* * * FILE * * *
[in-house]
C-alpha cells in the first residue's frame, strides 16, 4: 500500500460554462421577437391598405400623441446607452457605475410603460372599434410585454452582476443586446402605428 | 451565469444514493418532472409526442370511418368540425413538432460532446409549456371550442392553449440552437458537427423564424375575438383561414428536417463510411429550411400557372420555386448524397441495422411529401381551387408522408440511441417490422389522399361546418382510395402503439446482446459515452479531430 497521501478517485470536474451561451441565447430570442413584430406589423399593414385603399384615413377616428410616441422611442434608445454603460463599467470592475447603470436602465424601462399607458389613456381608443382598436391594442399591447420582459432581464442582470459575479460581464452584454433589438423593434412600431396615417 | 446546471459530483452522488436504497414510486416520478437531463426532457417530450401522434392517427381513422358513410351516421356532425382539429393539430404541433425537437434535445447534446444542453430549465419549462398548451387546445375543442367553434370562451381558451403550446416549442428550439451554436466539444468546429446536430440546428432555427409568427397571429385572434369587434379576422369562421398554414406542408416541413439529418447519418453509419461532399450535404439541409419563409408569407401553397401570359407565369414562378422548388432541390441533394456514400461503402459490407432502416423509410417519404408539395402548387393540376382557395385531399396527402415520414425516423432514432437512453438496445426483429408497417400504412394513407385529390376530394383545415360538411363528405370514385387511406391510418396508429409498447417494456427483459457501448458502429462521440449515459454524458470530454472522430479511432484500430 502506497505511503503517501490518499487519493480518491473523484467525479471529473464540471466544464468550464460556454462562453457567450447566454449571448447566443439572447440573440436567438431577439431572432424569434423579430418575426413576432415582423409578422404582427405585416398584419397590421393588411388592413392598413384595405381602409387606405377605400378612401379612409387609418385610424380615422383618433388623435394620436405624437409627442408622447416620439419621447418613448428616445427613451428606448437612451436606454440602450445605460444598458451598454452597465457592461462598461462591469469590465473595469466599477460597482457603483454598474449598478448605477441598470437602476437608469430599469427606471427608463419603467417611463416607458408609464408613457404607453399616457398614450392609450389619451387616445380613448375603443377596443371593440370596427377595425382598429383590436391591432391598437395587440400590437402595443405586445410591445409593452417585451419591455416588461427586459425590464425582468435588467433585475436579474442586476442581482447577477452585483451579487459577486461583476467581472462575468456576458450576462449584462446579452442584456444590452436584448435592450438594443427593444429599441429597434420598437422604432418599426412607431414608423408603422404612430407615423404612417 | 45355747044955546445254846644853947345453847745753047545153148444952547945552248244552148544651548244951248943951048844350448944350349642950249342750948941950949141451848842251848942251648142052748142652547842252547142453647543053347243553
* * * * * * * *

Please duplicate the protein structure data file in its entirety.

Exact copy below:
[in-house]
C-alpha cells in the first residue's frame, strides 16, 4: 500500500460554462421577437391598405400623441446607452457605475410603460372599434410585454452582476443586446402605428 | 451565469444514493418532472409526442370511418368540425413538432460532446409549456371550442392553449440552437458537427423564424375575438383561414428536417463510411429550411400557372420555386448524397441495422411529401381551387408522408440511441417490422389522399361546418382510395402503439446482446459515452479531430 497521501478517485470536474451561451441565447430570442413584430406589423399593414385603399384615413377616428410616441422611442434608445454603460463599467470592475447603470436602465424601462399607458389613456381608443382598436391594442399591447420582459432581464442582470459575479460581464452584454433589438423593434412600431396615417 | 446546471459530483452522488436504497414510486416520478437531463426532457417530450401522434392517427381513422358513410351516421356532425382539429393539430404541433425537437434535445447534446444542453430549465419549462398548451387546445375543442367553434370562451381558451403550446416549442428550439451554436466539444468546429446536430440546428432555427409568427397571429385572434369587434379576422369562421398554414406542408416541413439529418447519418453509419461532399450535404439541409419563409408569407401553397401570359407565369414562378422548388432541390441533394456514400461503402459490407432502416423509410417519404408539395402548387393540376382557395385531399396527402415520414425516423432514432437512453438496445426483429408497417400504412394513407385529390376530394383545415360538411363528405370514385387511406391510418396508429409498447417494456427483459457501448458502429462521440449515459454524458470530454472522430479511432484500430 502506497505511503503517501490518499487519493480518491473523484467525479471529473464540471466544464468550464460556454462562453457567450447566454449571448447566443439572447440573440436567438431577439431572432424569434423579430418575426413576432415582423409578422404582427405585416398584419397590421393588411388592413392598413384595405381602409387606405377605400378612401379612409387609418385610424380615422383618433388623435394620436405624437409627442408622447416620439419621447418613448428616445427613451428606448437612451436606454440602450445605460444598458451598454452597465457592461462598461462591469469590465473595469466599477460597482457603483454598474449598478448605477441598470437602476437608469430599469427606471427608463419603467417611463416607458408609464408613457404607453399616457398614450392609450389619451387616445380613448375603443377596443371593440370596427377595425382598429383590436391591432391598437395587440400590437402595443405586445410591445409593452417585451419591455416588461427586459425590464425582468435588467433585475436579474442586476442581482447577477452585483451579487459577486461583476467581472462575468456576458450576462449584462446579452442584456444590452436584448435592450438594443427593444429599441429597434420598437422604432418599426412607431414608423408603422404612430407615423404612417 | 45355747044955546445254846644853947345453847745753047545153148444952547945552248244552148544651548244951248943951048844350448944350349642950249342750948941950949141451848842251848942251648142052748142652547842252547142453647543053347243553